Is buying a house in a flood risk area worth it?

Buying a home can be a long and arduous process, and you could be forgiven for thinking you should immediately reject anything in a flood risk area. At first glance, it seems like it might be a lot of hassle or cost too much to insure, leaving you with a home that is poor value for money, and which you might struggle to sell on in the future. However, with The Environment Agency estimating a staggering 1 in 6 properties being at flood risk in England alone, you may find that your options are somewhat more limited than you had initially hoped.

How to find out if your home is at risk

You can check online if your potential new home is in a flood risk area, by entering the postcode on the Environment Agency’s flood maps. You should also speak to your estate agent or seller to ask if they are aware of any history of flooding in the area, as it is their duty to disclose this information. It’s also worth talking to the neighbours, and ensuring your conveyancing solicitor will carry out a full investigation for the specific property and not just the general postcode area.

Whilst it’s important to check for historical flooding of the area, you should also check to see whether the local authority may have since installed any flood defences or barriers, as this could have a huge impact on decreasing the risk, and preventing further damage.


With climate change an ongoing threat to the planet, the risk of flooding in the UK is only going to continue to grow. Obvious high risk areas are defined in close proximity to rivers, lakes, and large bodies of water, which are prone to bursting their banks during heavy rainfall. Properties near to coastlines are also at risk of high tides and large waves. A rarer phenomenon is ‘groundwater flooding’, where the water comes up through the ground to the surface.

But the fastest growing risk is the ‘surface water flooding’ that occurs after a big storm. Climate change is causing storms to increase in regularity and severity, and the subsequent heavy rainfall is likely to get even worse.


However, help is at hand to deal with the risk. A collection of insurance companies have worked with ABI (the Association of British Insurers) to establish Flood Re; an initiative which helps an estimated 350,000 homeowners across the UK to take out affordable insurance if their home is considered to be at a significant risk of flooding. The premium is based on the property’s council tax band, and insurers can place the flood risk part of the home insurance policy with Flood Re at a capped price.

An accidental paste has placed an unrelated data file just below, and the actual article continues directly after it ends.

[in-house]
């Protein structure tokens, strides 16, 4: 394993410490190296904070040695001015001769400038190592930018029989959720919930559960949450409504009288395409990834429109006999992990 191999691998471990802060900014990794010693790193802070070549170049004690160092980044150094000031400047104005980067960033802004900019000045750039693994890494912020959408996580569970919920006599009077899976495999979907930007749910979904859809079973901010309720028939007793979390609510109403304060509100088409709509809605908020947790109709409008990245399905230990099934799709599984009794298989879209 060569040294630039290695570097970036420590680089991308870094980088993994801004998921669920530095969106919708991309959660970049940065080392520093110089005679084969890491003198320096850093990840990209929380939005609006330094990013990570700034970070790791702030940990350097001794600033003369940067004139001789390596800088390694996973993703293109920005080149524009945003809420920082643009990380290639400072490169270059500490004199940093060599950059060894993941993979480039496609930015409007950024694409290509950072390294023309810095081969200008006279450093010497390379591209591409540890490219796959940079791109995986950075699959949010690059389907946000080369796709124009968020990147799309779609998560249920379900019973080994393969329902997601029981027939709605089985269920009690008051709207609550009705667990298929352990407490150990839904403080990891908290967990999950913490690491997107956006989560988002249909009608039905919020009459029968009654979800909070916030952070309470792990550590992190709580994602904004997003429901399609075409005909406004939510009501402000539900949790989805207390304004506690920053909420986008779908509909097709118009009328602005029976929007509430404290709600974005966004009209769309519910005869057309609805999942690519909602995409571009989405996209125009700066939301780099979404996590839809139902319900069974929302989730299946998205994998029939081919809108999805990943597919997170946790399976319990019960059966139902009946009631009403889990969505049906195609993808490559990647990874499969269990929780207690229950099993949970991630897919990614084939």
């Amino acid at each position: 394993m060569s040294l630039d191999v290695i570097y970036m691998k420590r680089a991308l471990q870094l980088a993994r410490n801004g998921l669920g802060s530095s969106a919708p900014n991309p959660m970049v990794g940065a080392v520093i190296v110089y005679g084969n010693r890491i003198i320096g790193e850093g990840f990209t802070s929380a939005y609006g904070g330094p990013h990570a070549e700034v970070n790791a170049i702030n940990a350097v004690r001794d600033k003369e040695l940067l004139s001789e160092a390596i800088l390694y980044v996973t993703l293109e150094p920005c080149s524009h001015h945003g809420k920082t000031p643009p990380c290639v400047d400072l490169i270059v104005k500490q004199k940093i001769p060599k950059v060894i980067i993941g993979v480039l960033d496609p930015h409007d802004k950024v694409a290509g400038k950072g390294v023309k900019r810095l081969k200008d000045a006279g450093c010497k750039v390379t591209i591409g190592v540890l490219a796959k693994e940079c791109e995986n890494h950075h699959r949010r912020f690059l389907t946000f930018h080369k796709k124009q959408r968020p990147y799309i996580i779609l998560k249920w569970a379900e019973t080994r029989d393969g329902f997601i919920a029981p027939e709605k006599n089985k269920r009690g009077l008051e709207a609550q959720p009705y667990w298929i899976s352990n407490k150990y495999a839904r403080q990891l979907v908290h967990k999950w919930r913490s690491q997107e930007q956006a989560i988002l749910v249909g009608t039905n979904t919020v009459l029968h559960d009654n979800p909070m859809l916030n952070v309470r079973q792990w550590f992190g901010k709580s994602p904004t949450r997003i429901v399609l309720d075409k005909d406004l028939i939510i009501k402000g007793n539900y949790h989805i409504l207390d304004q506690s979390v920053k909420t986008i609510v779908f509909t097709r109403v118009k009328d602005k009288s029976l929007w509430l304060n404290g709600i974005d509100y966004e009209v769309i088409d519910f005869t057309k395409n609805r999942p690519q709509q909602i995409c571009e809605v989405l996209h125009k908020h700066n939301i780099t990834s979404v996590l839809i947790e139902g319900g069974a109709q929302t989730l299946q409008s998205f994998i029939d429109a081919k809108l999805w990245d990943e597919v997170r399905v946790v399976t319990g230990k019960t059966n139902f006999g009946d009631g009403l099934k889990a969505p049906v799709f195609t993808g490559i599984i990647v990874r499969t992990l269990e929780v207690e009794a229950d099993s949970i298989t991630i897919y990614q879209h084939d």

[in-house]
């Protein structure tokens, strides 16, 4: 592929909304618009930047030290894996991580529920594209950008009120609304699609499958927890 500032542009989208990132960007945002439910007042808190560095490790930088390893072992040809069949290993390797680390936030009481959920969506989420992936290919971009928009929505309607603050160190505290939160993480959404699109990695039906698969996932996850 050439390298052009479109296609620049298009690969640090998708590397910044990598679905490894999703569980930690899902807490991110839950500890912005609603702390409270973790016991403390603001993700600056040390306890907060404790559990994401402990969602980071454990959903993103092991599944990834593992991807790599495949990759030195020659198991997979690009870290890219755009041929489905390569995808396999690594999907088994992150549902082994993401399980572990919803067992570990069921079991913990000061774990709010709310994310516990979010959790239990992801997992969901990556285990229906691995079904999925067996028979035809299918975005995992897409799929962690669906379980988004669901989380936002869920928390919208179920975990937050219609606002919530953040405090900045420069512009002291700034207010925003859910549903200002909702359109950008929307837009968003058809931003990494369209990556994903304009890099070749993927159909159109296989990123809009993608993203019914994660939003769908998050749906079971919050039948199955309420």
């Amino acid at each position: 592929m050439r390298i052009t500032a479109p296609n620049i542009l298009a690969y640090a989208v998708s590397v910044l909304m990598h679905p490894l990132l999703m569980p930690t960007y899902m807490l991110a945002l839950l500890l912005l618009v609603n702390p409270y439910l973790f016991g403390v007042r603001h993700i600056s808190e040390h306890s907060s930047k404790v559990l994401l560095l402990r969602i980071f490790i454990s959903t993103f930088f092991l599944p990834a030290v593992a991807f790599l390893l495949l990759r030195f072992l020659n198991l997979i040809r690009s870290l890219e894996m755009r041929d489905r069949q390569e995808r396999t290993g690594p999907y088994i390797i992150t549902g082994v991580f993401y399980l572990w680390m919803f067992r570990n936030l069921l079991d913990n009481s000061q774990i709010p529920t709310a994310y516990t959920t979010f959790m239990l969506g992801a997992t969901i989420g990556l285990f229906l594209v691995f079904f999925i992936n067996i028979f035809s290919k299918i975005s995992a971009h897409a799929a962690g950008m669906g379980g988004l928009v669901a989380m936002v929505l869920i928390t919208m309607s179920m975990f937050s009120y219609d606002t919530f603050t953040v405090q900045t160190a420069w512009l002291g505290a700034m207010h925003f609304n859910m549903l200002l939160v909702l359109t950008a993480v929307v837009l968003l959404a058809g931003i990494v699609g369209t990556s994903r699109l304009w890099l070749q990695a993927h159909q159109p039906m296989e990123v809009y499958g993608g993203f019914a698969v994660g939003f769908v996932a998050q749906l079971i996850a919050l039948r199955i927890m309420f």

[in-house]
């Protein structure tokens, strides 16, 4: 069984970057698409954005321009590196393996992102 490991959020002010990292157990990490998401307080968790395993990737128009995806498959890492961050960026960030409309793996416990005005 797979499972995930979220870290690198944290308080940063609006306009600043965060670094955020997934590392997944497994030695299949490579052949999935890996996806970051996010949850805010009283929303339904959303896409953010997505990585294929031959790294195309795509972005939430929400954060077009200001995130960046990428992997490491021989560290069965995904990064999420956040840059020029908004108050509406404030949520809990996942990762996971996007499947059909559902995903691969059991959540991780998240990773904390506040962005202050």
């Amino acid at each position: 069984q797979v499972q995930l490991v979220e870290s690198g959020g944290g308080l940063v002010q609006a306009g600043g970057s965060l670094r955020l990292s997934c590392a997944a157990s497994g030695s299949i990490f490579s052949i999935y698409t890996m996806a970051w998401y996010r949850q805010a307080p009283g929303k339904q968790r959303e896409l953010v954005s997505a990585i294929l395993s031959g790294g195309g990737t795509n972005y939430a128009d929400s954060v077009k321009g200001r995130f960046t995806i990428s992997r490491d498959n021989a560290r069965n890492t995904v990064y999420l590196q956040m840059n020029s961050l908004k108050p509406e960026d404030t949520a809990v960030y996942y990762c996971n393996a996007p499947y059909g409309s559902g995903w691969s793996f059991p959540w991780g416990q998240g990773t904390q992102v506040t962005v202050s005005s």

Whilst it’s impossible to entirely eliminate the risk, there are many ways in which you can safeguard your home against potential flood damage before it happens. Simple measures you can take include avoiding carpets in rooms on lower floors, and placing plug sockets higher up on the walls. If you have a garden, you can install drainage areas or water gardens to bear some of the potential surface water burden.

Both the Met Office and the National Flood Forum provide extensive advice on protecting your home from damages, but it’s also recommended that you enlist the services of a professional flood risk and drainage surveyor to advise you on what procedures might be best suited to your particular property.

Is it worth it?

The advantage to buying a house in a flood risk area is that it will probably be more affordable than buying elsewhere, so it’s really a balancing act between the money you would save on the purchase versus the money you would need to spend on insurance and preventative measures.

If you can make peace with the fact that you may have a few sleepless nights when the weather is bad and there’s a chance you may have to deal with the worst consequences, then the pros probably outweigh the cons. Equally, there is also always the possibility that the local authority may install their own flood defence system and decrease the risk to the area, meaning you could end up getting a good return on your investment in the long term.

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